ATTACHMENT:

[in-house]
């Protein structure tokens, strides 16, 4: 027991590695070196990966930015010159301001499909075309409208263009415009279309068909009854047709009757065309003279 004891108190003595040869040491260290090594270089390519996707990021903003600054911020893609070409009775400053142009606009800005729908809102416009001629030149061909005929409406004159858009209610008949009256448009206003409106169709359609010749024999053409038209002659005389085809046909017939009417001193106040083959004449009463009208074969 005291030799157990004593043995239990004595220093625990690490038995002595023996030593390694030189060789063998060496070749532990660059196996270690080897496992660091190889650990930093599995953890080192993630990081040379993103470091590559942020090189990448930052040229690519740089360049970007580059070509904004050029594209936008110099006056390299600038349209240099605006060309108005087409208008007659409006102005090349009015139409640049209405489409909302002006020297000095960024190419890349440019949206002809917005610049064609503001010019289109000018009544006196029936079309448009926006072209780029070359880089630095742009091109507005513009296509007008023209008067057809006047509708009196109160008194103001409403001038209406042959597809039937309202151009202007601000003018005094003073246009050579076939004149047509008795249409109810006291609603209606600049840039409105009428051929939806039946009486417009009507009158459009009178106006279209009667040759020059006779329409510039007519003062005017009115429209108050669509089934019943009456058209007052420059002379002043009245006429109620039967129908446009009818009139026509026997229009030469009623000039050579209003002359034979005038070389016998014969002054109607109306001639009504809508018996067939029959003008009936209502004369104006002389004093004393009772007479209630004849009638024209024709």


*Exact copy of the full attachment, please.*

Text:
[in-house]
């Protein structure tokens, strides 16, 4: 027991590695070196990966930015010159301001499909075309409208263009415009279309068909009854047709009757065309003279 004891108190003595040869040491260290090594270089390519996707990021903003600054911020893609070409009775400053142009606009800005729908809102416009001629030149061909005929409406004159858009209610008949009256448009206003409106169709359609010749024999053409038209002659005389085809046909017939009417001193106040083959004449009463009208074969 005291030799157990004593043995239990004595220093625990690490038995002595023996030593390694030189060789063998060496070749532990660059196996270690080897496992660091190889650990930093599995953890080192993630990081040379993103470091590559942020090189990448930052040229690519740089360049970007580059070509904004050029594209936008110099006056390299600038349209240099605006060309108005087409208008007659409006102005090349009015139409640049209405489409909302002006020297000095960024190419890349440019949206002809917005610049064609503001010019289109000018009544006196029936079309448009926006072209780029070359880089630095742009091109507005513009296509007008023209008067057809006047509708009196109160008194103001409403001038209406042959597809039937309202151009202007601000003018005094003073246009050579076939004149047509008795249409109810006291609603209606600049840039409105009428051929939806039946009486417009009507009158459009009178106006279209009667040759020059006779329409510039007519003062005017009115429209108050669509089934019943009456058209007052420059002379002043009245006429109620039967129908446009009818009139026509026997229009030469009623000039050579209003002359034979005038070389016998014969002054109607109306001639009504809508018996067939029959003008009936209502004369104006002389004093004393009772007479209630004849009638024209024709």